Congress shall make no law respecting an establishment of religion, or prohibiting the free exercise thereof; or abridging the freedom of speech, or of the press; or the right of the people peaceably to assemble, and to petition the Government for a redress of grievances.
First Amendment of the U.S. Constitution
On Thursday, June 26, the U.S. Supreme Court handed down a unanimous decision in McCullen v. Cloakley that upheld free speech as guaranteed by the First Amendment, and it may well have consequences for other "buffer zones."
In 2007 the state of Massachusetts passed a law that created 35-foot buffer zones around abortion clinics. The law prohibited protesters and pro-life counselors from entering that zone to try to dissuade women from having an abortion. Those of the pro-abortion mindset felt put upon.
Pro-lifers said the law infringed upon their constitutionally protected First Amendment right to Freedom of Speech. Abortion supporters maintained that allowing people closer than 35 feet limited women's access to health care and threatened them. After hearing all the arguments and weighing all the facts, the court came to a unanimous decision protecting free speech and the right of peaceful protest.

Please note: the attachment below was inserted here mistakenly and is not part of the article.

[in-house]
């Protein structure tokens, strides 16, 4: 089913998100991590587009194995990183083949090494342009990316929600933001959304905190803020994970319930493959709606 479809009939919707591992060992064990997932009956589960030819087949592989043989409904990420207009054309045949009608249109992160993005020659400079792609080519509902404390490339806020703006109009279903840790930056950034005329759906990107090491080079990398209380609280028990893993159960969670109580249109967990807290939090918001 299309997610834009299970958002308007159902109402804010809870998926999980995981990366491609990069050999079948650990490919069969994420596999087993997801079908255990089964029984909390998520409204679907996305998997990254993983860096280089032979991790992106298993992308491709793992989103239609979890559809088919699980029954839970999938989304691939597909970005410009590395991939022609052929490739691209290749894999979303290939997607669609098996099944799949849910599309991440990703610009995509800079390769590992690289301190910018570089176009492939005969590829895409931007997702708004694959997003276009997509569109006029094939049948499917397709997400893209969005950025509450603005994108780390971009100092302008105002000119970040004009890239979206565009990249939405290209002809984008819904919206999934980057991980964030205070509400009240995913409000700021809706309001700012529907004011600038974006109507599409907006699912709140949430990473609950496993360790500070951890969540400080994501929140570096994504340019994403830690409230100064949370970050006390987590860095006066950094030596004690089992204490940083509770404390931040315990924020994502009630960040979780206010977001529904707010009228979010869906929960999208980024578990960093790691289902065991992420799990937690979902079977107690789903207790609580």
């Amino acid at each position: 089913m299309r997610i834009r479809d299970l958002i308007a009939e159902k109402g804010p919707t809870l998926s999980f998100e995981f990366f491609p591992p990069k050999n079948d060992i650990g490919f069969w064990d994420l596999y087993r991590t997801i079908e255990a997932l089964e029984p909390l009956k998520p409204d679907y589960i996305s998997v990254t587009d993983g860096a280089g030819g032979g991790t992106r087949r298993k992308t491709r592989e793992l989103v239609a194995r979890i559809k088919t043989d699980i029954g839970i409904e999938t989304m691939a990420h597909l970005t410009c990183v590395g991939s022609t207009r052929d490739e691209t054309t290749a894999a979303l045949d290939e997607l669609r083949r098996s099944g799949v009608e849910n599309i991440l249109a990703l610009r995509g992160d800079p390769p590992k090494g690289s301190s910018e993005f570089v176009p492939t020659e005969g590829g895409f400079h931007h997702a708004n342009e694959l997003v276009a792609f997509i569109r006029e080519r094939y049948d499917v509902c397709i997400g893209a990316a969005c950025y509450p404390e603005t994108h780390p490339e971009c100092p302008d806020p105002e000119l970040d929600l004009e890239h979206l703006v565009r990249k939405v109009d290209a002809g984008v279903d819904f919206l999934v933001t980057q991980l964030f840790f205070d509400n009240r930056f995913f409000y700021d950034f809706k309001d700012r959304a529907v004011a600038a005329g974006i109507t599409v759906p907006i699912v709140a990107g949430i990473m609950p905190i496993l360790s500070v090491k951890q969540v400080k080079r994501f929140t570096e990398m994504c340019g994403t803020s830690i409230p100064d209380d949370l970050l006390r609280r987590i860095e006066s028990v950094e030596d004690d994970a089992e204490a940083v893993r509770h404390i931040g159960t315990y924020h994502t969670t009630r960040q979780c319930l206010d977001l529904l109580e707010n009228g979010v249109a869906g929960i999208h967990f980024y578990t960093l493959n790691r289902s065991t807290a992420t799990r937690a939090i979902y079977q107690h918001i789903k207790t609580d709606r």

Free speech, the First Amendment, and our Constitution won out. But Planned Parenthood President Cecile Richards registered her protest of the decision as showing "a troubling level of disregard for American women, who should be able to make carefully considered, private medical decisions without running a gauntlet of harassing and threatening protesters."
For her part, Eleanor McCullen, defendant in the case, in a statement released by her attorneys said, "Today's ruling means I can offer loving help to a woman who wants it, and neither of us will go to jail for the discussion." She added, "I am delighted and thankful to God that the court has protected my right to engage in kind, hopeful discussions with women who feel they have nowhere else to turn."
Now that the court has struck down this law creating buffer zones, it could have far-reaching consequences regarding "free speech zones"; those areas set aside during presidential visits and other political functions. In those areas, sometimes including several surrounding blocks of the event, protesters may not gather, carry signs, or register their discontent with the powers that be, no matter how peaceful.
These free speech zones, the very antithesis of the name, truly contradict First Amendment guarantees. Now, I wait with bated breath for the next time the Secret Service or someone else in government sets up such a zone. I wonder if anyone will protest and cite this decision as precedent. This victory cannot allow us to rest, thinking our rights and our Constitution safe. We must remain vigilant against two great foes: intolerance and tyranny. We must nurture free and reasoned discourse at all levels on all subjects, because there is only one truth, and the free exchange of ideas is the only way to reach it.